As you probably know, Amazon recently announced that it would place its two additional headquarters in New York and in Washington, DC. That was the headline, but in the body of the various articles, you see that Nashville also got quite a nice consolation prize.
"After announcing that New York City and North Virginia had won the contest for Amazon’s headquarters, the giant online retailer surprised many with the news that it would create an operations center with 5,000 high-paying jobs in Nashville."
I think that for real estate investors, the articles buried the lead. The impact of 5,000 jobs on Nashville is likely to be much larger than the impact of 25,000 jobs in New York. The Wall Street Journal sees it the same way:
"For a city of 1.9 million and an office market that is a fraction of the size of the two East Coast hubs, Amazon’s decision to invest $230 million may have greater significance for Nashville than the larger investments will for New York and Arlington, Va., outside of Washington, D.C…
An additional 5,000 jobs in Nashville is more meaningful compared to 25,000 jobs in each of these two cities,” said Bernhard Krieg, managing director at Brookfield Asset Management’s Public Securities Group."
In addition to the difference in scale, in which a smaller drop makes bigger waves, there's also the fact that Nashville didn't have to give away the store in order to get Amazon to invest there:
"Officials in Tennessee also provided fewer incentives and concessions to Amazon compared with the two HQ2 cities, which means Nashville could glean more from the jobs created."
Plus, the Nashville decision is more of a confirmation signal of upward momentum, whereas the New York decision seems to be more of a signal that perhaps decline has not set in yet, despite population and business out-flow.
"The Amazon decision drives even more momentum to property markets in the Southeast and Southwest. These regions, which include newly booming cities like Austin, Texas, and Charlotte, N.C., were largely ignored after the financial crisis but have recently heated up because they offer lower-cost alternatives to expensive coastal cities.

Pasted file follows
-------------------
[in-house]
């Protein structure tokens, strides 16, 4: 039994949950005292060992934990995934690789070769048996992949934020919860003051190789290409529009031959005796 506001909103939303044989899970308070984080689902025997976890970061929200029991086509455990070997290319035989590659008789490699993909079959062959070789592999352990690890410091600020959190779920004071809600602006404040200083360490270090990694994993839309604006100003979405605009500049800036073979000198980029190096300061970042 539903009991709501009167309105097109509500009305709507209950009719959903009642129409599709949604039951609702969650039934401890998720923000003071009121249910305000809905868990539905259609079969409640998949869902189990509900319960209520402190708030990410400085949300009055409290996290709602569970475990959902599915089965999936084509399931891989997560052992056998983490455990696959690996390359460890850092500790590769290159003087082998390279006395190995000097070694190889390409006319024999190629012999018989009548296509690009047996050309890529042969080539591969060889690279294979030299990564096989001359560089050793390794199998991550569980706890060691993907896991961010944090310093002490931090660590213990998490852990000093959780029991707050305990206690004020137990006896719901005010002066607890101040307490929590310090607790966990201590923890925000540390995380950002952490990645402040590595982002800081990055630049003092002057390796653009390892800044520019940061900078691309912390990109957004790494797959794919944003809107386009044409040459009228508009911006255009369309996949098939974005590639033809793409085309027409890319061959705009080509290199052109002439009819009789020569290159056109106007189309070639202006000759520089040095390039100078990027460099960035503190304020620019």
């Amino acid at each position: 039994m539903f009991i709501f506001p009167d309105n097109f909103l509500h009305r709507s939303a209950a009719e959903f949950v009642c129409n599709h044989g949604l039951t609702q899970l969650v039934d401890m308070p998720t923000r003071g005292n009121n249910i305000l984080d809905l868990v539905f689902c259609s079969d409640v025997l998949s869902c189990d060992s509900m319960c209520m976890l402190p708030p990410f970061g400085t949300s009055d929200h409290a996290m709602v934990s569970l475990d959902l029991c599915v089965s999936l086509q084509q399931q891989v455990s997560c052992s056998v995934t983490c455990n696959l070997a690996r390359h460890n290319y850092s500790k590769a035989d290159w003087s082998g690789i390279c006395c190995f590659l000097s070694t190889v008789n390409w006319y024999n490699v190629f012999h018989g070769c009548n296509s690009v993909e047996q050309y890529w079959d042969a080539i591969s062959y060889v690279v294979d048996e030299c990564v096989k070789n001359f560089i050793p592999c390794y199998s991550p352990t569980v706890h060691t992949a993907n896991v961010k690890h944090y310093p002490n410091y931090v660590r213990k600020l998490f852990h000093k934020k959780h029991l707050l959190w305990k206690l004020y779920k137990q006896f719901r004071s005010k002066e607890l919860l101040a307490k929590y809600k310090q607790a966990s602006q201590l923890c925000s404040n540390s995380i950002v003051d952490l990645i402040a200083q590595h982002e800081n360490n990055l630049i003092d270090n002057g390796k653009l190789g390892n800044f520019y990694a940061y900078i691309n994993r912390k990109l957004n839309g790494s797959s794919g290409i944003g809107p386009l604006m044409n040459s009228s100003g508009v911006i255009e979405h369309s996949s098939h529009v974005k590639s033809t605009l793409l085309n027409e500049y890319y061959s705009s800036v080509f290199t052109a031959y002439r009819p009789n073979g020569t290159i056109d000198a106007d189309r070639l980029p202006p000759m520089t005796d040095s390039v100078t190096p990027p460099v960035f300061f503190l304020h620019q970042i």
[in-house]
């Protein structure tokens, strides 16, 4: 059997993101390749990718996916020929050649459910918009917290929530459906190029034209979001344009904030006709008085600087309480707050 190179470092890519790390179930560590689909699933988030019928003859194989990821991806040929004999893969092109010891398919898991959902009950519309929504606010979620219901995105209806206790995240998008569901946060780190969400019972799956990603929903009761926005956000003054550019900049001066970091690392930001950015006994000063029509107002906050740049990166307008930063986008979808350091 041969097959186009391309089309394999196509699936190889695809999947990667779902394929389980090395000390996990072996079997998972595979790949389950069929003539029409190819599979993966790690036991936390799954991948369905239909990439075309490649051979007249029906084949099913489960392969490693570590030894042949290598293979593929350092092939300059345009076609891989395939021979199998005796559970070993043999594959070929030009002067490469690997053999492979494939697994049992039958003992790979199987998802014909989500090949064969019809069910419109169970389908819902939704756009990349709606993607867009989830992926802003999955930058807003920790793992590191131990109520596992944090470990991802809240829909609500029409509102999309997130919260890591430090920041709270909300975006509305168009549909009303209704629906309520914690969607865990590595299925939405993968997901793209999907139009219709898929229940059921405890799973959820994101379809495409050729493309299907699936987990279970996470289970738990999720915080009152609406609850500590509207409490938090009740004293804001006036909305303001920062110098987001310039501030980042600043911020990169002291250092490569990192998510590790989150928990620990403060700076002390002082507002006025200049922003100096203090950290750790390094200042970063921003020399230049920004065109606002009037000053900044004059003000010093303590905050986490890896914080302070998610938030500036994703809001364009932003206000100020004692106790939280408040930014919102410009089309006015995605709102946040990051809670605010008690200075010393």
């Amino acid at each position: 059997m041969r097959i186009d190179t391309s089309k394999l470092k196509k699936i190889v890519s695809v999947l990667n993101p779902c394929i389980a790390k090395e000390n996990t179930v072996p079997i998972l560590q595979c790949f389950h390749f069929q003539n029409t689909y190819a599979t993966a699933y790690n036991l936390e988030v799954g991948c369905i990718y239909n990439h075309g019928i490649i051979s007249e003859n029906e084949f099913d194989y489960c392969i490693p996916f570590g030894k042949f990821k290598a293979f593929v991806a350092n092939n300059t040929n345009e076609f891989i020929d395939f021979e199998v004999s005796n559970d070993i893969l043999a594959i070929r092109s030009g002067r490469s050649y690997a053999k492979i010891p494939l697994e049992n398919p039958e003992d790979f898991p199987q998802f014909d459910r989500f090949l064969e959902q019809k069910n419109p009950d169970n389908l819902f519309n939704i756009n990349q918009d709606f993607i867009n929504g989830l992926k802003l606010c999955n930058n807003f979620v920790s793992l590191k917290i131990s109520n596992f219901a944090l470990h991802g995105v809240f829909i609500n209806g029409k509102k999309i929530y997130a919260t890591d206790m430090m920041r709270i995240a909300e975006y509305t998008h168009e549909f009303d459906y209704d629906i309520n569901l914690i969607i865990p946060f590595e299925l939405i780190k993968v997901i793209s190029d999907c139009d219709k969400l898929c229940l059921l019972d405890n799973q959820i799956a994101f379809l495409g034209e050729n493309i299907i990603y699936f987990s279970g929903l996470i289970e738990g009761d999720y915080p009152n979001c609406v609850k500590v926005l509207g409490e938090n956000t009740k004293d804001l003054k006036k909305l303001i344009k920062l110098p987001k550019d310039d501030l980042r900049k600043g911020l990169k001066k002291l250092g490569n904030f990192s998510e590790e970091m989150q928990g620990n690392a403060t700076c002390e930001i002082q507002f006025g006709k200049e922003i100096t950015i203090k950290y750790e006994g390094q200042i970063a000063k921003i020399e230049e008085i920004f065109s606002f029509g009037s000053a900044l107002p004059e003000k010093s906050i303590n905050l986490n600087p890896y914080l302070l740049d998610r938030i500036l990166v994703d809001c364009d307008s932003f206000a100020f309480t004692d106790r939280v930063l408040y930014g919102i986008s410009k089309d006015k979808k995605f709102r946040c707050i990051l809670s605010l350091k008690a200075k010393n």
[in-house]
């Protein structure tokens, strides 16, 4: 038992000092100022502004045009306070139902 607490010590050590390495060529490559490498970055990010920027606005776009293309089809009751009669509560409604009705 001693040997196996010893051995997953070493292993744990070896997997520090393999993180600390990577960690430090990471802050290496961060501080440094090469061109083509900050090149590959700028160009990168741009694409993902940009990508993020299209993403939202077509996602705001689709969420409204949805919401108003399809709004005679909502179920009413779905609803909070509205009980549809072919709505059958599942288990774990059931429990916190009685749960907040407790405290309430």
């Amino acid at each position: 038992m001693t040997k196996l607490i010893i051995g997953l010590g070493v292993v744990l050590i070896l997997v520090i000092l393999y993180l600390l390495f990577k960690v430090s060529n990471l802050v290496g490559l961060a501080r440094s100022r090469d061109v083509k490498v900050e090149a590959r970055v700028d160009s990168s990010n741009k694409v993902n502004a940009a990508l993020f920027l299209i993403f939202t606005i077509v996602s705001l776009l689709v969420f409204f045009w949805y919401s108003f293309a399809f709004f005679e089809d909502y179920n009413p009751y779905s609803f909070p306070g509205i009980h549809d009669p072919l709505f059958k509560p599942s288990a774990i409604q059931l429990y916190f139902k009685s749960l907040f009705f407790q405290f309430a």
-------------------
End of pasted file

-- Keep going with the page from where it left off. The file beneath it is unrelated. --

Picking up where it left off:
And it isn’t just Amazon that is boosting demand for Nashville office space and other property. Ernst & Young LLP said last week it will be investing $20 million in the city to build a facility that will create 600 jobs over the next five years.
Nashville had an office vacancy rate of 10.5% in the third quarter, down from 10.7% in the second quarter, according to CoStar Group data assembled by real-estate firm Marcus & Millichap."
The way I like to approach geographical allocation of capital is to focus on data. For example, Nashville has roughly 1.8 million people in the metro area:
That makes it 0.65% of US population. And yet it is a much lower proportion of a cap-weighted real estate index.
You may also note that PPTYX's productivity-weighted approach is much closer to the true population share, whereas cap-weighted approaches take money that might have gone into rapidly growing areas, such as Nashville, to put into the formerly rapidly growing markets, such as New York and San Francisco.
But it's not just a matter of share of population. Office buildings need high-income, high-productivity workers to fill them, and Nashville has a significant sub-population of high income ($200,000 or more per year in income), in excess of 5% -- much higher than the average American metro area:
I've written about Nashville in the past, but it's not favoritism; Nashville is part of an overall pattern of cities, often in the South, with affordable real estate and large in-migration, which are overlooked by Wall Street's backward-looking allocation methods. Investment, by its nature, is forward-looking, and when a forward-looking company like Amazon places a big bet in a city (proportionately bigger than the headline HQ plans for New York and DC), it's just one more story to illustrate what sound principles and solid data already told us.